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Doomed ferry 'was not turning sharply'

New evidence shows the sunken South Korean ferry did not make a sharp turn shortly before the disaster, but changed course much more gradually.

Full data from the Sewol's automatic identification system, an on-board transponder used for tracking, showed the ship in fact made a J-shaped turn before listing heavily and sinking last week, leaving more than 300 people dead or missing.

A ministry of ocean and fisheries official said on Friday that the vessel had taken a sharp turn, but another official has said the AIS data had been incomplete and the true path of the ship became clear when the information was fully restored.

The cause of the disaster is not yet known. The third mate, who has been arrested, was steering at the time of the accident, in a challenging area where she had not steered before, and the captain said he was not on the bridge at the time.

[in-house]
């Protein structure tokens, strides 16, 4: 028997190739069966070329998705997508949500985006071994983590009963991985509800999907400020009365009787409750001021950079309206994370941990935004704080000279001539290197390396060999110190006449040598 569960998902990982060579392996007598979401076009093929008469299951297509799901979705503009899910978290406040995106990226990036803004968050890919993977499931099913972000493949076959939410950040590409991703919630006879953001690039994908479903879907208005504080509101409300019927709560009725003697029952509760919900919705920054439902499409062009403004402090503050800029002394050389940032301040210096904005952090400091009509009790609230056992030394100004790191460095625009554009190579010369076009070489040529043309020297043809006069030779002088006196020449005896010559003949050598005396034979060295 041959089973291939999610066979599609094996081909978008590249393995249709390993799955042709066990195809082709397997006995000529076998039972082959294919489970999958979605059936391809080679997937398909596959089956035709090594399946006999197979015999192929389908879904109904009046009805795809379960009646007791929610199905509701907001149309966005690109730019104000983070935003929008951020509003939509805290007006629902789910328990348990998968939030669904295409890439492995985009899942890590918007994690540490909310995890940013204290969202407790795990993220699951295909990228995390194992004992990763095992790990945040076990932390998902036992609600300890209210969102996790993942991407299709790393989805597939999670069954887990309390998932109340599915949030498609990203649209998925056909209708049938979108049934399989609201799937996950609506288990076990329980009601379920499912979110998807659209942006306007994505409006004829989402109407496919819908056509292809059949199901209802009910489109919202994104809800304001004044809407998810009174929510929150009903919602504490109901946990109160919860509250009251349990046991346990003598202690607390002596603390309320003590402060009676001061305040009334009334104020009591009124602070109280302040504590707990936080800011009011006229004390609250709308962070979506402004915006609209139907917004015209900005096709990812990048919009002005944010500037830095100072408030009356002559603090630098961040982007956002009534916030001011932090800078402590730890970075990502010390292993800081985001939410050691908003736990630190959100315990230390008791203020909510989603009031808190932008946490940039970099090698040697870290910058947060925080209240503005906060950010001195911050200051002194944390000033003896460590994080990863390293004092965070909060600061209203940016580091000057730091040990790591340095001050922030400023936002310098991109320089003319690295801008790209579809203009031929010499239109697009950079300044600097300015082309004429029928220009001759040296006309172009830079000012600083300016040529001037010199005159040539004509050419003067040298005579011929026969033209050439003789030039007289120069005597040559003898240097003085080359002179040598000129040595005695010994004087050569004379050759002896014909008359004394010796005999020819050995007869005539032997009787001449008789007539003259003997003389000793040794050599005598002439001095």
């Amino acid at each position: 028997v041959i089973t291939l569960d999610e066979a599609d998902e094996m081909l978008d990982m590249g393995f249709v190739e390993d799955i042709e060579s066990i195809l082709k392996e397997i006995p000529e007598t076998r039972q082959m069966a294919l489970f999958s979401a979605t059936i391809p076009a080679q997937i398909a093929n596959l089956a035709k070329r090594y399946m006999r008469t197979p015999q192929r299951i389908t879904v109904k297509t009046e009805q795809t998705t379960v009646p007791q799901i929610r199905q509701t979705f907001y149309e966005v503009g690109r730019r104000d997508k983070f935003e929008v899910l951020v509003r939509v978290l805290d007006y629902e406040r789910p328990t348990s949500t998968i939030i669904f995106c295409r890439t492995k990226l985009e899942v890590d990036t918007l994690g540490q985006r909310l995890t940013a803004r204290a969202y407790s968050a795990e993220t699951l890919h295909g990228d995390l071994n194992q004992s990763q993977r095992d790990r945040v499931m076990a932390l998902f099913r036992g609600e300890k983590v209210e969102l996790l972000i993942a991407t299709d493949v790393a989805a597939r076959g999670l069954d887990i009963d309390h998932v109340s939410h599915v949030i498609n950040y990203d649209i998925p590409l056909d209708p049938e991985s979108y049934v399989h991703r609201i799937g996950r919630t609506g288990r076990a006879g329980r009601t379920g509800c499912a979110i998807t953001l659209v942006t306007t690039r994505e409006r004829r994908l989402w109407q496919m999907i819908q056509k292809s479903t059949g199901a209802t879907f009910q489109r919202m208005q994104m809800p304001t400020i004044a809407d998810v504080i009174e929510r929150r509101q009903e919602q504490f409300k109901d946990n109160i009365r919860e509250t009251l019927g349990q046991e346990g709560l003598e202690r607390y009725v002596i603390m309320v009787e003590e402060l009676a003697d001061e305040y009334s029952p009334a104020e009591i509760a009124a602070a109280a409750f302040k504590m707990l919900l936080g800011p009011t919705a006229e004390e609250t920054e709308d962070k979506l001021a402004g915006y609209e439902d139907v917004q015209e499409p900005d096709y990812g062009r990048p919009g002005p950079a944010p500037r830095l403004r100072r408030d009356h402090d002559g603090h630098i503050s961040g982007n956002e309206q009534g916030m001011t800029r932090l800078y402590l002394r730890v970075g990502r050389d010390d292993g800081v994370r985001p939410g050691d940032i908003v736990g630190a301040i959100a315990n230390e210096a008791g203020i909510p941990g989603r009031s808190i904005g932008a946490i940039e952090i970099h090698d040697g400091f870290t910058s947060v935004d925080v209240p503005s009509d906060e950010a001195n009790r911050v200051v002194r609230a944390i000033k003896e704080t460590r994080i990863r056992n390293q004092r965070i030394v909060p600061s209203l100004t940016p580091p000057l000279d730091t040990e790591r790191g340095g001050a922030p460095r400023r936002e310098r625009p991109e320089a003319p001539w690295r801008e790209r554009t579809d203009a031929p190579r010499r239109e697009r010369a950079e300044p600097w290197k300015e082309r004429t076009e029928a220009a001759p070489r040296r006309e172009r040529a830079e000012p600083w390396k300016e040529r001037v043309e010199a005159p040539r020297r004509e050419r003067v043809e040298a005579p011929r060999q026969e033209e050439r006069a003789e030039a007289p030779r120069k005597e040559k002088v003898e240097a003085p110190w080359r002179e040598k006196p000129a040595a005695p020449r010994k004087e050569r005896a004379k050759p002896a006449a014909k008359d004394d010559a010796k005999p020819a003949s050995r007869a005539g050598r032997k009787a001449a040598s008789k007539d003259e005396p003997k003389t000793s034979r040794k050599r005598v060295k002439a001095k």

Authorities have not named her, though a colleague identified her as Park Han-gyeol.

Meanwhile, more than 100 bodies have been retrieved from the wreckage of the ferry.

Dozens of police formed a cordon around the dock on Jindo Island as the latest bodies arrived. The death toll has shot up since the weekend when divers found a way to enter the submerged ferry. Officials said today the fatalities had reached 104.

The ferry sank with 476 people on board, many of them pupils from a single high school.

Families who once dreamed of miraculous rescues now simply hope their loved ones' remains are recovered soon, before the ocean does much more damage.

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